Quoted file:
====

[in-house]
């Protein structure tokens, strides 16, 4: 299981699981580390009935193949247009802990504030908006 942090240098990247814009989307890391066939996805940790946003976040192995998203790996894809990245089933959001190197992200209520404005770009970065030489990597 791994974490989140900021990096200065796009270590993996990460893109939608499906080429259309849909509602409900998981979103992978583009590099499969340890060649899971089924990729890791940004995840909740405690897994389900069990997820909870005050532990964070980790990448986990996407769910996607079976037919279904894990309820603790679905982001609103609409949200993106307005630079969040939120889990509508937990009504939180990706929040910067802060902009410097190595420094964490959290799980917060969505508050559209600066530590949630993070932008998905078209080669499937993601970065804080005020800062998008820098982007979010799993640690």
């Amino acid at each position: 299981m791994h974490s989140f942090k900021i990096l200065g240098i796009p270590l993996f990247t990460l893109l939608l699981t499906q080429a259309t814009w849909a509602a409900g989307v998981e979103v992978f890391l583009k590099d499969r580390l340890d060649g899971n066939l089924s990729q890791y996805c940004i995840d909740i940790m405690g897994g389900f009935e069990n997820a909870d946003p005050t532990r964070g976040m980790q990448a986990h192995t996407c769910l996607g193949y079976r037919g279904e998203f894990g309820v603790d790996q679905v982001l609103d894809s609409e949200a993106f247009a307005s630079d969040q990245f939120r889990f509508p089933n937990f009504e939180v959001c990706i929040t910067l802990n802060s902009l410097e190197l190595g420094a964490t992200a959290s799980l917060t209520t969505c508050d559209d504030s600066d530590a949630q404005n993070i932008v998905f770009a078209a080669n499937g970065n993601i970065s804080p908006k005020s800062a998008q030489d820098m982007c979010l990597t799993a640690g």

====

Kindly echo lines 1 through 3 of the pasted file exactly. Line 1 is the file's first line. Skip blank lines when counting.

[in-house]
């Protein structure tokens, strides 16, 4: 299981699981580390009935193949247009802990504030908006 942090240098990247814009989307890391066939996805940790946003976040192995998203790996894809990245089933959001190197992200209520404005770009970065030489990597 791994974490989140900021990096200065796009270590993996990460893109939608499906080429259309849909509602409900998981979103992978583009590099499969340890060649899971089924990729890791940004995840909740405690897994389900069990997820909870005050532990964070980790990448986990996407769910996607079976037919279904894990309820603790679905982001609103609409949200993106307005630079969040939120889990509508937990009504939180990706929040910067802060902009410097190595420094964490959290799980917060969505508050559209600066530590949630993070932008998905078209080669499937993601970065804080005020800062998008820098982007979010799993640690």
């Amino acid at each position: 299981m791994h974490s989140f942090k900021i990096l200065g240098i796009p270590l993996f990247t990460l893109l939608l699981t499906q080429a259309t814009w849909a509602a409900g989307v998981e979103v992978f890391l583009k590099d499969r580390l340890d060649g899971n066939l089924s990729q890791y996805c940004i995840d909740i940790m405690g897994g389900f009935e069990n997820a909870d946003p005050t532990r964070g976040m980790q990448a986990h192995t996407c769910l996607g193949y079976r037919g279904e998203f894990g309820v603790d790996q679905v982001l609103d894809s609409e949200a993106f247009a307005s630079d969040q990245f939120r889990f509508p089933n937990f009504e939180v959001c990706i929040t910067l802990n802060s902009l410097e190197l190595g420094a964490t992200a959290s799980l917060t209520t969505c508050d559209d504030s600066d530590a949630q404005n993070i932008v998905f770009a078209a080669n499937g970065n993601i970065s804080p908006k005020s800062a998008q030489d820098m982007c979010l990597t799993a640690g």